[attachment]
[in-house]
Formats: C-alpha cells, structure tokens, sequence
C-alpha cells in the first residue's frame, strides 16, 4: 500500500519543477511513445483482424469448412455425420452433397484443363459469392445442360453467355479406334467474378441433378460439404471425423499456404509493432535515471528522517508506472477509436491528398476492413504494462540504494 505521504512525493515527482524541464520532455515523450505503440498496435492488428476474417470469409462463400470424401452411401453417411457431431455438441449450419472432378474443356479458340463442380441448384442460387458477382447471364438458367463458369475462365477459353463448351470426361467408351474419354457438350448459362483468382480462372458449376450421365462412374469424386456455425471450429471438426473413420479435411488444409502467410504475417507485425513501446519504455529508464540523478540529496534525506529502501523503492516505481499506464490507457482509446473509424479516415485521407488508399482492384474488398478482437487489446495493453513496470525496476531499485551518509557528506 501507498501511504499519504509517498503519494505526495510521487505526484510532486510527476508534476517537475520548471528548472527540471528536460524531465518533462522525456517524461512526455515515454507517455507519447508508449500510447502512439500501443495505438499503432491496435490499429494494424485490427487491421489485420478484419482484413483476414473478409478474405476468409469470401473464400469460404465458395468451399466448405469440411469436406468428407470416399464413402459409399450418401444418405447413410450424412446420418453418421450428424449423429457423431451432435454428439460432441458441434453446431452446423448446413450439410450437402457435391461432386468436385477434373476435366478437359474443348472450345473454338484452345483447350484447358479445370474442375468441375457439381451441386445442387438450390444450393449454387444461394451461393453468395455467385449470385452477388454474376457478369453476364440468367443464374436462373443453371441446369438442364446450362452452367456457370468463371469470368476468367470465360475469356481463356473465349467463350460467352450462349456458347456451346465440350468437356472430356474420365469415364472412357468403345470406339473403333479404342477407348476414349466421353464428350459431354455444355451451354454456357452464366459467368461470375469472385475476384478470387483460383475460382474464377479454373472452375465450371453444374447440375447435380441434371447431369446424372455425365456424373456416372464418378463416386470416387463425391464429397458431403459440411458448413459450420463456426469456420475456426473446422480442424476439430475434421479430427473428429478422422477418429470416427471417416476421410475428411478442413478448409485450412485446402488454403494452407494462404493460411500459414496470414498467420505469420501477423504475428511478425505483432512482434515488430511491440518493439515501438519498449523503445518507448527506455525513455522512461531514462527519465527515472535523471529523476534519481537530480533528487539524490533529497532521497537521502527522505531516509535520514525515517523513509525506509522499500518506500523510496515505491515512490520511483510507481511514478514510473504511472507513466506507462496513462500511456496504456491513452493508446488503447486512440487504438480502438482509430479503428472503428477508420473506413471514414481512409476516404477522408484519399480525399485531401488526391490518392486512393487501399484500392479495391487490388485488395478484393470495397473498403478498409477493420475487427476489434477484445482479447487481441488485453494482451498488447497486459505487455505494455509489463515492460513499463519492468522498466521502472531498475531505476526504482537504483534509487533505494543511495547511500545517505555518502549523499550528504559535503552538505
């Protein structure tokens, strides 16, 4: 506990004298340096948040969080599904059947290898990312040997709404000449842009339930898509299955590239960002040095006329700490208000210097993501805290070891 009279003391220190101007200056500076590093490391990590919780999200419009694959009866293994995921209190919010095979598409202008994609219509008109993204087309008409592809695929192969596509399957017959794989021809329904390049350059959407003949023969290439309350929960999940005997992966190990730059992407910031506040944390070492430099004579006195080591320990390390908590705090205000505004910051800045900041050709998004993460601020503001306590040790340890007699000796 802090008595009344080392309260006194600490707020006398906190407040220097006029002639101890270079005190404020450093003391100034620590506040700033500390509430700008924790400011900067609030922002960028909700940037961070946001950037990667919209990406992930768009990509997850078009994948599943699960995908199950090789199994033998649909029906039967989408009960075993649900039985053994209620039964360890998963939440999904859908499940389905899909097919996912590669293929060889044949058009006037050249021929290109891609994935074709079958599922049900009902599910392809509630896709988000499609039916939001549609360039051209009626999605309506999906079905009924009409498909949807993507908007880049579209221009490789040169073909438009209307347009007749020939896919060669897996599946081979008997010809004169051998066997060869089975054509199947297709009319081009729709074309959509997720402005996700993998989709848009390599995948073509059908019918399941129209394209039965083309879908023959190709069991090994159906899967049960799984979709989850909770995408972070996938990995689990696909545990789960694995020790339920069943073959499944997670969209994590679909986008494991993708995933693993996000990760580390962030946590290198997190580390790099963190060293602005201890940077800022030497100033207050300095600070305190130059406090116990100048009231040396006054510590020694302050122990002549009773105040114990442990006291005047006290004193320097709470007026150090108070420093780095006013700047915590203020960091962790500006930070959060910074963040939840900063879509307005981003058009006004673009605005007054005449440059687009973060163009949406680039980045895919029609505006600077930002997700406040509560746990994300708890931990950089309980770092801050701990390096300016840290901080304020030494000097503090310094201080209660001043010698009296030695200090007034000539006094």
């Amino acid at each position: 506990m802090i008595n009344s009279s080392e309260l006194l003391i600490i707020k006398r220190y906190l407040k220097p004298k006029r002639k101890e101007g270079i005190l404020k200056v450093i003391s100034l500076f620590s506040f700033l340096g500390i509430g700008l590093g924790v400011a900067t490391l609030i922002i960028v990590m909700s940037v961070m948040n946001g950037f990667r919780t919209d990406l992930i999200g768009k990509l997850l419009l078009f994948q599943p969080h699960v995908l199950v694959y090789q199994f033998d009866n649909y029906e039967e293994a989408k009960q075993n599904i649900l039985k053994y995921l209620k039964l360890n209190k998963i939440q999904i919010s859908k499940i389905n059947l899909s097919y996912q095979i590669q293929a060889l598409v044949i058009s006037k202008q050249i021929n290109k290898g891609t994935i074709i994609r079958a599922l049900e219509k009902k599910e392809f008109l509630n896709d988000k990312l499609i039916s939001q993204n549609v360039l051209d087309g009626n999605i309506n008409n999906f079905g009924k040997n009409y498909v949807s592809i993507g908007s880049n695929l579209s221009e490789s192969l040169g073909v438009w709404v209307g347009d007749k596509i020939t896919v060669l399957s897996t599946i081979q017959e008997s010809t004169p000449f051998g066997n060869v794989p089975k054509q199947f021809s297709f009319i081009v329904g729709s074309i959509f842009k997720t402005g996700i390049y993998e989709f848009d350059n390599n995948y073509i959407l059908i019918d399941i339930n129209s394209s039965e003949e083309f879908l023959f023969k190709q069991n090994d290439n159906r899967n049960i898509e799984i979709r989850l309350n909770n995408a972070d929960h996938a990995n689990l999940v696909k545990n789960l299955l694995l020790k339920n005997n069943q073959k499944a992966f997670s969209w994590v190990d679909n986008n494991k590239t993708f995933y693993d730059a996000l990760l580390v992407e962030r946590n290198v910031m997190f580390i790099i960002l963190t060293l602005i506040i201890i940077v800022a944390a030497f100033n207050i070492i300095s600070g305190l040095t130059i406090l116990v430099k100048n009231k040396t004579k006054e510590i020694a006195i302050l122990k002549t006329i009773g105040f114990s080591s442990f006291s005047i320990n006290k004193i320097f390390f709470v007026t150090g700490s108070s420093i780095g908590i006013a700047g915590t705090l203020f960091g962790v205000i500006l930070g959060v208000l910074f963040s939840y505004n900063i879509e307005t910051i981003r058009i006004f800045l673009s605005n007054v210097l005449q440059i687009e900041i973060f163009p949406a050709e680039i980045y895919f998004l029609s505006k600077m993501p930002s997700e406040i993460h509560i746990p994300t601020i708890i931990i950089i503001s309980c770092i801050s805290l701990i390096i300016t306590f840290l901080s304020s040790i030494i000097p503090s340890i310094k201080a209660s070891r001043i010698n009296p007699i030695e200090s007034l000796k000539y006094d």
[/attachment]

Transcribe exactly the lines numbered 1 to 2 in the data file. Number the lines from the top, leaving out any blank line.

[in-house]
Formats: C-alpha cells, structure tokens, sequence